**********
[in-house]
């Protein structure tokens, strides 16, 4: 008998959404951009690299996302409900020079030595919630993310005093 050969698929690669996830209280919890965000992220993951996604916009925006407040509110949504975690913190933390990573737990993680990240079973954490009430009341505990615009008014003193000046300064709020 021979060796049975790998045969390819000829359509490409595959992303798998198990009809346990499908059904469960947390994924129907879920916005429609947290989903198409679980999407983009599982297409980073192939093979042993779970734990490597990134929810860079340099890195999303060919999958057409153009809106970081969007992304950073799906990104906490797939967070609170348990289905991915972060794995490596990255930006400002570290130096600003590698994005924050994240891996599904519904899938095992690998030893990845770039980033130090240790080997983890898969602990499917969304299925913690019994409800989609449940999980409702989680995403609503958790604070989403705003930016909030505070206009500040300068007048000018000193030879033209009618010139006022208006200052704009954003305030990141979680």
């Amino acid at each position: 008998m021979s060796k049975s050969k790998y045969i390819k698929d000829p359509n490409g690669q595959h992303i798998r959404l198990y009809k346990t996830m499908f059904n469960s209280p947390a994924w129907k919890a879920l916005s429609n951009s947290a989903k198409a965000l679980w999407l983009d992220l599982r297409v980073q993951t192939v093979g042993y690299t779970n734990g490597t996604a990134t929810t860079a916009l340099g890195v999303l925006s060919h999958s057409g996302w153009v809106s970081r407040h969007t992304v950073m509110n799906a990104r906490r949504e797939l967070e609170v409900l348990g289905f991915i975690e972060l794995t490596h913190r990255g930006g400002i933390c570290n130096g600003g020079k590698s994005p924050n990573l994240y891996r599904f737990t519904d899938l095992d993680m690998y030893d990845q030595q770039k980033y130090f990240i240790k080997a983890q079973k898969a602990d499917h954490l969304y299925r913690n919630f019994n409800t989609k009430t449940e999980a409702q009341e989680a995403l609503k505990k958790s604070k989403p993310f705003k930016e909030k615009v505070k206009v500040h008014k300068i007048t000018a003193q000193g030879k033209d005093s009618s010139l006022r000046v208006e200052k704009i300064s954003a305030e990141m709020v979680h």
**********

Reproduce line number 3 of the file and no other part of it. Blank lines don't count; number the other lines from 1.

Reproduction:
């Amino acid at each position: 008998m021979s060796k049975s050969k790998y045969i390819k698929d000829p359509n490409g690669q595959h992303i798998r959404l198990y009809k346990t996830m499908f059904n469960s209280p947390a994924w129907k919890a879920l916005s429609n951009s947290a989903k198409a965000l679980w999407l983009d992220l599982r297409v980073q993951t192939v093979g042993y690299t779970n734990g490597t996604a990134t929810t860079a916009l340099g890195v999303l925006s060919h999958s057409g996302w153009v809106s970081r407040h969007t992304v950073m509110n799906a990104r906490r949504e797939l967070e609170v409900l348990g289905f991915i975690e972060l794995t490596h913190r990255g930006g400002i933390c570290n130096g600003g020079k590698s994005p924050n990573l994240y891996r599904f737990t519904d899938l095992d993680m690998y030893d990845q030595q770039k980033y130090f990240i240790k080997a983890q079973k898969a602990d499917h954490l969304y299925r913690n919630f019994n409800t989609k009430t449940e999980a409702q009341e989680a995403l609503k505990k958790s604070k989403p993310f705003k930016e909030k615009v505070k206009v500040h008014k300068i007048t000018a003193q000193g030879k033209d005093s009618s010139l006022r000046v208006e200052k704009i300064s954003a305030e990141m709020v979680h």